The normalised .CEL files of the images of the samples from all the experiments were analysed with the software Partek Genomics Suite version 6.6 (Partek Inc., St. Louis, Missouri, U.S.). The microarrays were normalised using the RMA algorithm. The differential gene expression was identified using ANOVA by means of a highly restrictive analysis using False Discovery Rate <0.05 (FDR<0.05).
The expression of the baseline genes which changed over time between the control at 3 hours compared with the control at 7 days were discounted from the analysis to enable the more specific observation of those genes which changed after the stimulation with SrRn.
The cell processes included the significant genes, both for the acute and the chronic phases, were analysed using the software Pathway Studio version 9.0, database ResNet9.0;2012Q3 (Mammal) (Ariadne Genomics, Rockville, Maryland, U.S.).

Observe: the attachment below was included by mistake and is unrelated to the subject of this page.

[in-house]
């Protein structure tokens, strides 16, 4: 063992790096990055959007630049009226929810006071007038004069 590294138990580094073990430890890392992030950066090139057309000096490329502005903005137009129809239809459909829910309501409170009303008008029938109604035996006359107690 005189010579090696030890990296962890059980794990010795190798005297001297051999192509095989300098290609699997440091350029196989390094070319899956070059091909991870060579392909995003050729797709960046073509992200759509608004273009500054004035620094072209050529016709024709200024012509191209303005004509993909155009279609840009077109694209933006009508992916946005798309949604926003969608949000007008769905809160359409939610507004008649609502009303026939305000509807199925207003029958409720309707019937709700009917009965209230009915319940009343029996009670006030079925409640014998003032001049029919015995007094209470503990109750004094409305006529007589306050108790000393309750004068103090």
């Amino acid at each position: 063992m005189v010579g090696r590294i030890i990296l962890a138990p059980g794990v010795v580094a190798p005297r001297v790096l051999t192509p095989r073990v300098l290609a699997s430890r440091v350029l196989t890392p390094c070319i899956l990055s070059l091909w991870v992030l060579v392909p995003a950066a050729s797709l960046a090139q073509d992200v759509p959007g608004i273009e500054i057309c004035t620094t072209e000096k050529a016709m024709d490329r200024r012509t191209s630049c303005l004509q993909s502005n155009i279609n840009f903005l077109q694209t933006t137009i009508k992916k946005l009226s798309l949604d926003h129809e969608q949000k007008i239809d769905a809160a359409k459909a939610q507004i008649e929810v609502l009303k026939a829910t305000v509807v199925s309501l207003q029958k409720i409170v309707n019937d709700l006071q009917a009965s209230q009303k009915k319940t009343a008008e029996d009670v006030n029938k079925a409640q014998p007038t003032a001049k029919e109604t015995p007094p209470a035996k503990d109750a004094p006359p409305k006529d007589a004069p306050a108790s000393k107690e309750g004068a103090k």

The biochemical and cell proliferation data obtained were analysed with the programme GraphPad Prism version 4 (GraphPad Software, Inc., California U.S.). The comparative statistical study was carried out using single factor analysis of variance (ANOVA) and the Bonferroni test for the multiple comparatives. The level of statistical significance was established at values p<0.05, for all variables analysed.
The effect of different salts of Sr in MC3T3-E1 preosteoblast cultures
Figure 1A presents the effect of different salts studied on cell proliferation determined by the XTT method. All the stimuli induced cell proliferation negative with respect to the control after 48 hours of treatment. CaCl2 induced the highest degree of proliferation, with an increase of 2.13 times, which was highly significant (p<0.001). All the salts of strontium produced a slight increase in cellular proliferation (p<0.05) in the period studied with respect to the controls. There were no significant differences between the salts studied.
Cell differentiation (alkaline phosphatase and mineralisation)